Black Lentils whole Urid Urad





Black Lentil (Urad whole)

These are whole Black Lentils/ Beans / Black Gram

Note: ( Urid Dal, Urad Dal or Ulutham Paruppu are black lentils that have been split and skinned.
They are creamy white in appearance.
When split Whole Urid becomes Urid Dal Chilka (with the skin) or Urid Dal-  without the skin).

Bring your liquid up to a boil, add your lentils, then turn down your heat to a simmer for at least 25-30 minutes. Keep tasting your lentils as they cook to see if they’re the consistency you want—more firm if you’re eating them on their own or in a salad, and softer if they’re going into a soup or stew.


Recipe for Black lentils (Kaali dal)

 This dish is found all over India. In the north, it is called “maa ki dal” and is made with the starchy and wholesome urad dal (black lentils) but in the south it is made with toor dal (yellow lentils), which have a very low starch content. This is due to the different climates; North India gets much colder so the food reflects the need for a heavier and richer diet, and spices such as cloves, cardamom, cinnamon, ginger, black pepper and nutmeg are used in cooking to keep the body warm, whereas in the hotter south, spices such as chilli and garlic are consumed in high amounts to help the body sweat and keep it cool.





Skill level



  • 300 g (10½ oz/1¼ cups) urad dal (black lentils), soaked overnight in 2 litres (70 fl oz) water
  • 100 g (3½ oz/½ cup) dried red kidney beans, soaked overnight (see Tip)
  • 250 g (9 oz) tomatoes, roughly chopped, or 170 g (6 oz) tomato paste (concentrated puree)
  • 100 g (3½ oz) butter, chopped
  • 1 tbsp finely grated ginger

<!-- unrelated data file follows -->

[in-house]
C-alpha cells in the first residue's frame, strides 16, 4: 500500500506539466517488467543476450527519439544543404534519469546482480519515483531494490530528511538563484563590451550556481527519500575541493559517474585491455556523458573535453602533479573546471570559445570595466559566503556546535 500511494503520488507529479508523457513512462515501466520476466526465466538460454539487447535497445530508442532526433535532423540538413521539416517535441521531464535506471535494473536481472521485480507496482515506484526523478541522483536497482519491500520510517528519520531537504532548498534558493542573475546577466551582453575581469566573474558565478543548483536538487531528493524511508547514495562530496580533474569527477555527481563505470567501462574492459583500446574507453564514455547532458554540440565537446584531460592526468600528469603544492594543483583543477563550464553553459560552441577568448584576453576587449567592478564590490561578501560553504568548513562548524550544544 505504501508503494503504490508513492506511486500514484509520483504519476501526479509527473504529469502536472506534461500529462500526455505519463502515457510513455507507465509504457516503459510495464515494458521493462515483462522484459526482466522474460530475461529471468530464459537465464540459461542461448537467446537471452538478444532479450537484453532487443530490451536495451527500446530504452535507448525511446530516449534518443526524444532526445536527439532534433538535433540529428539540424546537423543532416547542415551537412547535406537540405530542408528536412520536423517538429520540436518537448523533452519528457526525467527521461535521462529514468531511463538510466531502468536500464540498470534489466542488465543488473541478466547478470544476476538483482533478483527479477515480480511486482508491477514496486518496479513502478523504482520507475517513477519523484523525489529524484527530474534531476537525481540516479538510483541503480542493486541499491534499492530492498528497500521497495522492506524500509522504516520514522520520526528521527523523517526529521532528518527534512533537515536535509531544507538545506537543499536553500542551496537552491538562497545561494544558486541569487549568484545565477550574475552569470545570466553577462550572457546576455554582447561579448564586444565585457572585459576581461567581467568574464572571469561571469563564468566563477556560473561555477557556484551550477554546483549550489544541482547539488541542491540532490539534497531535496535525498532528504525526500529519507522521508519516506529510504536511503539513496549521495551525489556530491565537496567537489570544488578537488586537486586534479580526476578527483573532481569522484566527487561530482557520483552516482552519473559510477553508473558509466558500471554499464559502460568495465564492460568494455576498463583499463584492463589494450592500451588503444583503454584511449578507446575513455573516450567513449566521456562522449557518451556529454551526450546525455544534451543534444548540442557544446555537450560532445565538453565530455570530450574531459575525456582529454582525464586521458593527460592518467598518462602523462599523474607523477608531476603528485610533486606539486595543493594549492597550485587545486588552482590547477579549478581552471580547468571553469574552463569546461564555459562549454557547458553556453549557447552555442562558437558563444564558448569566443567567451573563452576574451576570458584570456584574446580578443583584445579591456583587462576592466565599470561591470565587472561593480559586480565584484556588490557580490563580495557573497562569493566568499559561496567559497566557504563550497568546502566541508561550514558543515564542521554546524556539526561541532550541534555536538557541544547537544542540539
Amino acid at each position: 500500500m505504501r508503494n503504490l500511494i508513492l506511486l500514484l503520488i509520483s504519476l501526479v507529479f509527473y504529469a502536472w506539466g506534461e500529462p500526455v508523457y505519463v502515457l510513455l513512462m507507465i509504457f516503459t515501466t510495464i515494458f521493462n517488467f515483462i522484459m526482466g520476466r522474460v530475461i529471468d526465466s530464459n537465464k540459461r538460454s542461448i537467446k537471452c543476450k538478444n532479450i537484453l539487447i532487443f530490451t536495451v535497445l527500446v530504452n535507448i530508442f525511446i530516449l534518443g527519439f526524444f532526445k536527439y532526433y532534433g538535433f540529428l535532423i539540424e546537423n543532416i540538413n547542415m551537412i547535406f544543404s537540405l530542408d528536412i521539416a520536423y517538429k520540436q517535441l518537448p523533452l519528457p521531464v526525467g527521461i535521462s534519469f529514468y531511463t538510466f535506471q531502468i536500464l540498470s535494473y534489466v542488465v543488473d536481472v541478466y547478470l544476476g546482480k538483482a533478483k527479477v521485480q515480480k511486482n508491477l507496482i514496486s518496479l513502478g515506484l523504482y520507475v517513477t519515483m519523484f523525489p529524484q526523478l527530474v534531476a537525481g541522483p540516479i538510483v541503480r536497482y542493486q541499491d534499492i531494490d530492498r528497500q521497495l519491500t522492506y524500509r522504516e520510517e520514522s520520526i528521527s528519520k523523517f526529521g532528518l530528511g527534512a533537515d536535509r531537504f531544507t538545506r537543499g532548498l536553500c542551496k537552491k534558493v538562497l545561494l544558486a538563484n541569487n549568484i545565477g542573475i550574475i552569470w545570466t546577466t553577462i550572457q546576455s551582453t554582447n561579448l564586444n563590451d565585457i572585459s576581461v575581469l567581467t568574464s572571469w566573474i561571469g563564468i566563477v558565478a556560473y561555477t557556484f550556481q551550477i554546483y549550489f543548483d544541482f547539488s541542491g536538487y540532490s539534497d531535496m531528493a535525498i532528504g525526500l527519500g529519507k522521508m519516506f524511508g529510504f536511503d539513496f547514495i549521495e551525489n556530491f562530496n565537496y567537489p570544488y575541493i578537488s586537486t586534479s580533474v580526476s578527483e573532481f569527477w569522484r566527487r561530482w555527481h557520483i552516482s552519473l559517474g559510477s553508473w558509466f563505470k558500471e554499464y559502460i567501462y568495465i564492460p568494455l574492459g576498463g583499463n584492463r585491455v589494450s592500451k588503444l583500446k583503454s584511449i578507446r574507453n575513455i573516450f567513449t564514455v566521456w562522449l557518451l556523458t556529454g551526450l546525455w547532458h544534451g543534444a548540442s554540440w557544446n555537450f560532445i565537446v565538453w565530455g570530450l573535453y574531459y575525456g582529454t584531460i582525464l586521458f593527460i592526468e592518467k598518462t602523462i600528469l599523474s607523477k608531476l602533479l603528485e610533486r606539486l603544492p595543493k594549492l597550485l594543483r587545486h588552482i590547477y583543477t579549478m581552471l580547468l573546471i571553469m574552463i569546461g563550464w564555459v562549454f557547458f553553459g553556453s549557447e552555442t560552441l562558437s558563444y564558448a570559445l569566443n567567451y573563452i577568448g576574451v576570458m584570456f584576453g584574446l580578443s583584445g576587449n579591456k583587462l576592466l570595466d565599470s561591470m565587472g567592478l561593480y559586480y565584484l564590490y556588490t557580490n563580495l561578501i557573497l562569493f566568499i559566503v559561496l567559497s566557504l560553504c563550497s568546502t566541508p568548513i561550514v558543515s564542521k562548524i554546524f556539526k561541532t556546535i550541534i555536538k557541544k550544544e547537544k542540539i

• 1 tbsp crushed garlic
  • 1 tbsp vegetable or sunflower oil
  • 1 tsp cumin seeds
  • 1 red onion, thinly sliced
  • 1 tsp red chilli powder
  • halved cherry tomatoes, thin (pouring) cream, finely shredded ginger, finely chopped coriander (cilantro) and softened butter (optional), to garnish

Cook’s notes

Oven temperatures are for conventional; if using fan-forced (convection), reduce the temperature by 20˚C. | We use Australian tablespoons and cups: 1 teaspoon equals 5 ml; 1 tablespoon equals 20 ml; 1 cup equals 250 ml. | All herbs are fresh (unless specified) and cups are lightly packed. | All vegetables are medium size and peeled, unless specified. | All eggs are 55-60 g, unless specified.


You will need to begin this recipe 1 day ahead.

Drain and rinse the soaked dal and kidney beans, put in a large heavy-based saucepan over medium heat and cover with about 4 cm (1½ inches) of water. As soon as it comes to the boil, reduce the heat to as low as possible and cook for about 2 hours or until the lentils and beans are tender, adding a little more water if it is looking dry.

When the lentils are cooked, add the tomato, butter, ginger and garlic and cook for 20 minutes. The secret to a good dal is cooking over low heat over a long period.

Heat the oil in a small frying pan over medium heat, add the cumin seeds and when they turn semi-brown, add the onion and chilli powder and cook, stirring regularly, for 8 minutes. This is the tempering.

When the dal is cooked, add the hot tempering, season with salt, mix gently to combine and cook for 5 minutes. The colour should be dark brown.

Ladle into bowls, add a tomato half to each bowl, drizzle with a little cream and scatter over some ginger and coriander. For extra richness, add a small knob of butter to each bowl.


• Let the lentils soak overnight to save on preparation time. It’s important to use dried and not tinned kidney beans, as tinned beans do not give the desired starchy texture to the dish.

Recipe courtesy of From India by Kumar and Suba Mahadevan, published by Murdoch Books, $59.99.


Beans, Lentils and Pulses are naturally low in fat, high in fibre and rich in protein.

We also sell Urid Dal Chilka.

Additional information

Weight0.1 kg

100g, 250g, 500g, 1 Kilo